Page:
The National Capital Region may face a blackout as the coal reserves with the Delhi government were only for a-day-and-a-half, said Power Minister Satyendar Jain who has written to Union Power Minister R. K. Singh regarding the same.
In the letter, Jain informed the minister about the coal supply shortage to the NCR power plants — Dadri, Jhajjar and Badarpur.
“Since June 19, the coal stock is continuously declining and has reached approximate 90,000 MT on Wednesday, which is only one and a half days requirement,” Jain wrote adding that the “situation is extremely critical”.
The reason he gave for the shortage is the non-availability of transportation rakes with the railways.
Jain requested Singh to “intervene personally and take up the matter with the Railways for providing rakes on priority for transportation of coal to these power plants to avoid blackout in Delhi”.
While addressing the media on Wednesday, Jain said that ideally power plants should have a reserve coal stock for 15 days.
He also said that the power demand was high during this season.
Australia is rejecting the latest U.N. report on climate change, insisting coal remains critical to energy security and lowering household power bills.
The United Nations’ Intergovernmental Panel on Climate Change (IPCC) said in its report released Monday that global greenhouse gas emissions must reach zero by the middle of the century to stop global warming exceeding 1.5 degrees Celsius.
The authors warned that if warming was allowed to reach two degrees, the world would be on course toward uncontrollable temperatures.
They made special mention of coal, insisting that its use for power generation would have to fall to between zero and two percent of current usage.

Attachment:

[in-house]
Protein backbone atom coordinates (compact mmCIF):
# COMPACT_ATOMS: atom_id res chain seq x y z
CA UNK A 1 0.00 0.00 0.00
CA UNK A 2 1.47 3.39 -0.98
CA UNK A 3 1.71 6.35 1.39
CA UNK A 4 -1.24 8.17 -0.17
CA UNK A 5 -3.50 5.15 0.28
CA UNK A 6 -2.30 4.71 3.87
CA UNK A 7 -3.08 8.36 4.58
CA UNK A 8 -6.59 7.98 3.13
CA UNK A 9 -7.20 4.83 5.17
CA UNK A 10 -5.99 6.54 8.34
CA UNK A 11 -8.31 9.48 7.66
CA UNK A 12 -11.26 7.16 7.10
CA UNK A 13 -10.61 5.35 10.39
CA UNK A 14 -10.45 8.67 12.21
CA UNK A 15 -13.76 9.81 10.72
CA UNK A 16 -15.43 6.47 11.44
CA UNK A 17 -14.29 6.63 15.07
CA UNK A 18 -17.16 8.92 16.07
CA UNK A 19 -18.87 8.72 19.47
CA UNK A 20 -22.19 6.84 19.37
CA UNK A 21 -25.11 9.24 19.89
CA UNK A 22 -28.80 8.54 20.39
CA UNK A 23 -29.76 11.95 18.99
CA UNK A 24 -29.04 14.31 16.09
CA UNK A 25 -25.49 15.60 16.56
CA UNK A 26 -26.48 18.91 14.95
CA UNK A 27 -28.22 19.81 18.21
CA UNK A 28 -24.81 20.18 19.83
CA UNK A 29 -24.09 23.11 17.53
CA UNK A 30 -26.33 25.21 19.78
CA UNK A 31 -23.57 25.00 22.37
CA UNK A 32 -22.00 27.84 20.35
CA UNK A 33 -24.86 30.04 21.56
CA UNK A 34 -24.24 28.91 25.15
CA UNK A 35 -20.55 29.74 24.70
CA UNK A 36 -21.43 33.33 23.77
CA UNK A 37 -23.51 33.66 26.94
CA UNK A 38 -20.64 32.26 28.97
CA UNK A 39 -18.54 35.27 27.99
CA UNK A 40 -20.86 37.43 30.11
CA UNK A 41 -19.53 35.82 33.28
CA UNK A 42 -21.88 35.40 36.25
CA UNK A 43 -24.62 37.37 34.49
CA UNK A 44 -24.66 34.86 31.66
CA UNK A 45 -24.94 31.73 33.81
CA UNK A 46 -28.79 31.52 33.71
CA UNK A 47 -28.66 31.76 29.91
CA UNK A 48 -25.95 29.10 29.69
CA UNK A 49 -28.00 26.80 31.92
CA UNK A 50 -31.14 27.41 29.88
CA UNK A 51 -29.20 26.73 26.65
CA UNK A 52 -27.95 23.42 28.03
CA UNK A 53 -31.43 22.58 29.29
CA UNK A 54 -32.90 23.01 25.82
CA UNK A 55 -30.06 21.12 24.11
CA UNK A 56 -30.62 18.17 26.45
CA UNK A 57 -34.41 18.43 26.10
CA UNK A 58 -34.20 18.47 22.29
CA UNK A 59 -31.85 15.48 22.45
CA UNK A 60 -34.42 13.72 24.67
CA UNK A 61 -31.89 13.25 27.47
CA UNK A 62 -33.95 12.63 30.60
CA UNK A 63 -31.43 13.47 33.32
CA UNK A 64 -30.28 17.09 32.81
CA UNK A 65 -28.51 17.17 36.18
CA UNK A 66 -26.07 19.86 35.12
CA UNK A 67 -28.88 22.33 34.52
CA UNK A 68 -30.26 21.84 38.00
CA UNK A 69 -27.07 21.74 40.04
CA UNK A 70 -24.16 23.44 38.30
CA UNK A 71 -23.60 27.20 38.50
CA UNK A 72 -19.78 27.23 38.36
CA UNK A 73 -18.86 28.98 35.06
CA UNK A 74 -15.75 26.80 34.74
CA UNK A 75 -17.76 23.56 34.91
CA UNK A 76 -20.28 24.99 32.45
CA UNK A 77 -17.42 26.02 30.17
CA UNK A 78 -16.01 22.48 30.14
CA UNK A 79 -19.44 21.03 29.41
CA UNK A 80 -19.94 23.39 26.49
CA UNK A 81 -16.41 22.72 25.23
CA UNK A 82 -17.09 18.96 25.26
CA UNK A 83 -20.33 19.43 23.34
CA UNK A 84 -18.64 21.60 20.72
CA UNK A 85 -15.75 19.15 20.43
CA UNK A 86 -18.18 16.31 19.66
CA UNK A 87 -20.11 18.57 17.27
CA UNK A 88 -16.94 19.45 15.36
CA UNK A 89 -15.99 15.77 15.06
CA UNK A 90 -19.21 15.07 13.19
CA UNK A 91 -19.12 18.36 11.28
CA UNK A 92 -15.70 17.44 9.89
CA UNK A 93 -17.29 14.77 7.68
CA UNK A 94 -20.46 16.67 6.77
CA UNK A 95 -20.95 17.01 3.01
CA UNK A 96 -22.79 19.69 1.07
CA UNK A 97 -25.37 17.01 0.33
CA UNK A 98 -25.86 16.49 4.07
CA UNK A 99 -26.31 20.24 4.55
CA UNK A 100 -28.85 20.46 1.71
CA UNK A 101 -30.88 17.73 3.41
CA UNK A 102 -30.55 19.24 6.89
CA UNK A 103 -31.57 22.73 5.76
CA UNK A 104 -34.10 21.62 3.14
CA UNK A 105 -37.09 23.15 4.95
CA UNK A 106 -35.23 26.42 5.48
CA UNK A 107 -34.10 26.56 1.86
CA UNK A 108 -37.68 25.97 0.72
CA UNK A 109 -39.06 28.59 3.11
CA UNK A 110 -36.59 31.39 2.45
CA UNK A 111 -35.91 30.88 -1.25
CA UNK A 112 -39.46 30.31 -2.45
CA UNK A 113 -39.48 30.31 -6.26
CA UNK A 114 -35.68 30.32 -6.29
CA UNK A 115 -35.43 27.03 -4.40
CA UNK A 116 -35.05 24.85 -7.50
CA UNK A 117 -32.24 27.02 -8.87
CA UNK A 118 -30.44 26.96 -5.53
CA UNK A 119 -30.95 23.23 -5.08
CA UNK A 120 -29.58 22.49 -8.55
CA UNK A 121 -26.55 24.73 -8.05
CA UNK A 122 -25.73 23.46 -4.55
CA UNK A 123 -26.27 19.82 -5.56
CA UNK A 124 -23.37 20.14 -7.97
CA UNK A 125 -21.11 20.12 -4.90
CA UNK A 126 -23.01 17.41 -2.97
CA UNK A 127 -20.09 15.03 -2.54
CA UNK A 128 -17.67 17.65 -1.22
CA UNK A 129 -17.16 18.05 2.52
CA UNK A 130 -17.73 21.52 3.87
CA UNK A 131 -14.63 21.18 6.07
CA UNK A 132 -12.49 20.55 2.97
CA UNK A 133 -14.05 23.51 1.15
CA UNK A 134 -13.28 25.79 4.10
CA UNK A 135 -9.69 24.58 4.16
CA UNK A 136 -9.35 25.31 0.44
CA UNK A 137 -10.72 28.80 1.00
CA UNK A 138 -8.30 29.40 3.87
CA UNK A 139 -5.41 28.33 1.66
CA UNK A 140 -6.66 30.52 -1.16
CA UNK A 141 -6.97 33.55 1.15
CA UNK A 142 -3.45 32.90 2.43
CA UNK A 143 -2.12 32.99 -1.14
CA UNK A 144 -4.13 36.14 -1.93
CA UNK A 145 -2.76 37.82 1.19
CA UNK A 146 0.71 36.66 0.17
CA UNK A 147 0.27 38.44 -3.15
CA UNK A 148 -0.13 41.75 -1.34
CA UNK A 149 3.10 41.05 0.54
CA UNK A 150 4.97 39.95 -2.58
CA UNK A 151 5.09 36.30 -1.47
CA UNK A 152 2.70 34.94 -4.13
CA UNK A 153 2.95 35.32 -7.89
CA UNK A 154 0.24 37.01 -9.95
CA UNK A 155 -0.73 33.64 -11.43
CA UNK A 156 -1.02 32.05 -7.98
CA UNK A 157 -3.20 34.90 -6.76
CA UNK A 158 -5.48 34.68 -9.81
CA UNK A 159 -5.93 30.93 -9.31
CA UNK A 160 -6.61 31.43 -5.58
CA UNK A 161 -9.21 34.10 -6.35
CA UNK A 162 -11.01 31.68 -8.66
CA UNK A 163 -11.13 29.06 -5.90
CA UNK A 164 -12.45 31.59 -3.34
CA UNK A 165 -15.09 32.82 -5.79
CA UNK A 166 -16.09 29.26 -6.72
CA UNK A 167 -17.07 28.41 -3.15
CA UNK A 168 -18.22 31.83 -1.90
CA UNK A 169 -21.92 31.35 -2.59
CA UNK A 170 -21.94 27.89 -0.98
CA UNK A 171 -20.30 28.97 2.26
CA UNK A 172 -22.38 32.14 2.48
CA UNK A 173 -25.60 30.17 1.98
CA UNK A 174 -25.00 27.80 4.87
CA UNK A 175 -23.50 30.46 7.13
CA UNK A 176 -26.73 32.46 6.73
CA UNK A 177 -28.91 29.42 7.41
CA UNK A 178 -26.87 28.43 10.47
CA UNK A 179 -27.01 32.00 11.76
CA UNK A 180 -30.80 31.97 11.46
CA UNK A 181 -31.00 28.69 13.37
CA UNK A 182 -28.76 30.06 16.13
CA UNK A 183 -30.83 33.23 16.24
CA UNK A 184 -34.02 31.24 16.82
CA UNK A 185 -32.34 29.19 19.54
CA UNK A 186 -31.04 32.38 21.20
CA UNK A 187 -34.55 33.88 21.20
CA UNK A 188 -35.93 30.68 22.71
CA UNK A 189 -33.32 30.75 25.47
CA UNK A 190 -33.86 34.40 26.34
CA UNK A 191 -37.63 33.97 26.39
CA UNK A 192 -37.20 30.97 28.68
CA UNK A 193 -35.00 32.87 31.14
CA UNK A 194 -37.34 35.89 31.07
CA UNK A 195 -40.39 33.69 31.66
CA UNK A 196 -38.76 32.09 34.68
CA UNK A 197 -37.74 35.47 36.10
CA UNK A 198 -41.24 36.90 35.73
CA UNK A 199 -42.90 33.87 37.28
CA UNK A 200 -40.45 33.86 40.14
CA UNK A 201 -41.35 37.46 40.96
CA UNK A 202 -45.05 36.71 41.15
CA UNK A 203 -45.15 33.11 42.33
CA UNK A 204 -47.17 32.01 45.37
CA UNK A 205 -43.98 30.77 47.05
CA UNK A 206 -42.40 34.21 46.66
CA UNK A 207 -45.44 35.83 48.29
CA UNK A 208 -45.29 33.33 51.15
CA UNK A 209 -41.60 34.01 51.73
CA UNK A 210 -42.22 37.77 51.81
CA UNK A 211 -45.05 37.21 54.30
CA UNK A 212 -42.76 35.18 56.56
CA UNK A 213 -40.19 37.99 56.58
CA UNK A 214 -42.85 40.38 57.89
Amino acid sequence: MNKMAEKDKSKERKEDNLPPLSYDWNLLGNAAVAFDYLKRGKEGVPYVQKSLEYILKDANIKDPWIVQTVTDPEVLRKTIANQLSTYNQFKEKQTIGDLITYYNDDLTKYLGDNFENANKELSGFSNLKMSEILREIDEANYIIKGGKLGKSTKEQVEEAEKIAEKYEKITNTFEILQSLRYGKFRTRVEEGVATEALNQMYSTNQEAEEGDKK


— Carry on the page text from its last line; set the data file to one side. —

The report has received a lukewarm response by Australia’s center-right government. It has said it has no intention of scaling back fossil fuel production because without coal, household power bills would soar.
Canberra also insists it is on target to meet its commitments under the Paris agreement, which attempts to unite every nation under a single accord to tackle climate change for the first time ever.
Australia earns billions of dollars exporting coal to China and other parts of Asia, while it generates more than 60 percent of domestic electricity.
Australia’s Environment Minister Melissa Price believes the IPCC report exaggerates the threat posed by fossil fuel.
“Coal does form a very important part of the Australian energy mixer and we make no apology for the fact that our focus at the moment is on getting electricity prices down,” Price said. “Every year, there is new technology with respect to coal and what its contribution is to emissions. So, you know, to say that it has got to be phased out by 2050 is drawing a very long bow.”
Australia has some of the world’s highest per capita rates of greenhouse gas pollution. A recent government report showed a failure to reduce levels of greenhouse gas pollution. The survey said that between January and March this year, Australia had its most elevated levels of carbon pollution since 2011.
Conservationists argue Australia is doing too little to protect itself from the predicted ravages of a shifting climate.
Australia is the world’s driest inhabited continent. Scientists warn that droughts, floods, heat waves, brush fires and storms will become more intense as temperatures rise, with potentially disastrous consequences for human health and the environment, including the Great Barrier Reef. (VOA)